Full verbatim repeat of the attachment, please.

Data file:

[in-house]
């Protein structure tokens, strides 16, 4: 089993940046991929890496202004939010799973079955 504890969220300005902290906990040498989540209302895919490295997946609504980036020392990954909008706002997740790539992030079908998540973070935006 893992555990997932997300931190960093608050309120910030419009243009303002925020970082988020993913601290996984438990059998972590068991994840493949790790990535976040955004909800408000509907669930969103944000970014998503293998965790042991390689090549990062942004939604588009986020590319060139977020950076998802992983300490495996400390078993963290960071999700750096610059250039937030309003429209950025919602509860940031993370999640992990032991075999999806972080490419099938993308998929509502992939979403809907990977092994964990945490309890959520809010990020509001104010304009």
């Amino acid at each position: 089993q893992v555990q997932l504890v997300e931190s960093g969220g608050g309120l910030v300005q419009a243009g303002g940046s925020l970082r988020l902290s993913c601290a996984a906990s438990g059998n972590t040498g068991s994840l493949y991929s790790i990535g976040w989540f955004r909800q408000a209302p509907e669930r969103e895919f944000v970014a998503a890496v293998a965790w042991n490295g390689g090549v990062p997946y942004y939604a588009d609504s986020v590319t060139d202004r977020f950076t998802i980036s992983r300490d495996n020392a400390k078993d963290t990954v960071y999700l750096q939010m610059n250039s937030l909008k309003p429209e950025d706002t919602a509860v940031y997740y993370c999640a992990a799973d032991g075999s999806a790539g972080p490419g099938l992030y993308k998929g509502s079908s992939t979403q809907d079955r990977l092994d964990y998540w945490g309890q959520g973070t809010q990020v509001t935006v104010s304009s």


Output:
[in-house]
């Protein structure tokens, strides 16, 4: 089993940046991929890496202004939010799973079955 504890969220300005902290906990040498989540209302895919490295997946609504980036020392990954909008706002997740790539992030079908998540973070935006 893992555990997932997300931190960093608050309120910030419009243009303002925020970082988020993913601290996984438990059998972590068991994840493949790790990535976040955004909800408000509907669930969103944000970014998503293998965790042991390689090549990062942004939604588009986020590319060139977020950076998802992983300490495996400390078993963290960071999700750096610059250039937030309003429209950025919602509860940031993370999640992990032991075999999806972080490419099938993308998929509502992939979403809907990977092994964990945490309890959520809010990020509001104010304009």
């Amino acid at each position: 089993q893992v555990q997932l504890v997300e931190s960093g969220g608050g309120l910030v300005q419009a243009g303002g940046s925020l970082r988020l902290s993913c601290a996984a906990s438990g059998n972590t040498g068991s994840l493949y991929s790790i990535g976040w989540f955004r909800q408000a209302p509907e669930r969103e895919f944000v970014a998503a890496v293998a965790w042991n490295g390689g090549v990062p997946y942004y939604a588009d609504s986020v590319t060139d202004r977020f950076t998802i980036s992983r300490d495996n020392a400390k078993d963290t990954v960071y999700l750096q939010m610059n250039s937030l909008k309003p429209e950025d706002t919602a509860v940031y997740y993370c999640a992990a799973d032991g075999s999806a790539g972080p490419g099938l992030y993308k998929g509502s079908s992939t979403q809907d079955r990977l092994d964990y998540w945490g309890q959520g973070t809010q990020v509001t935006v104010s304009s």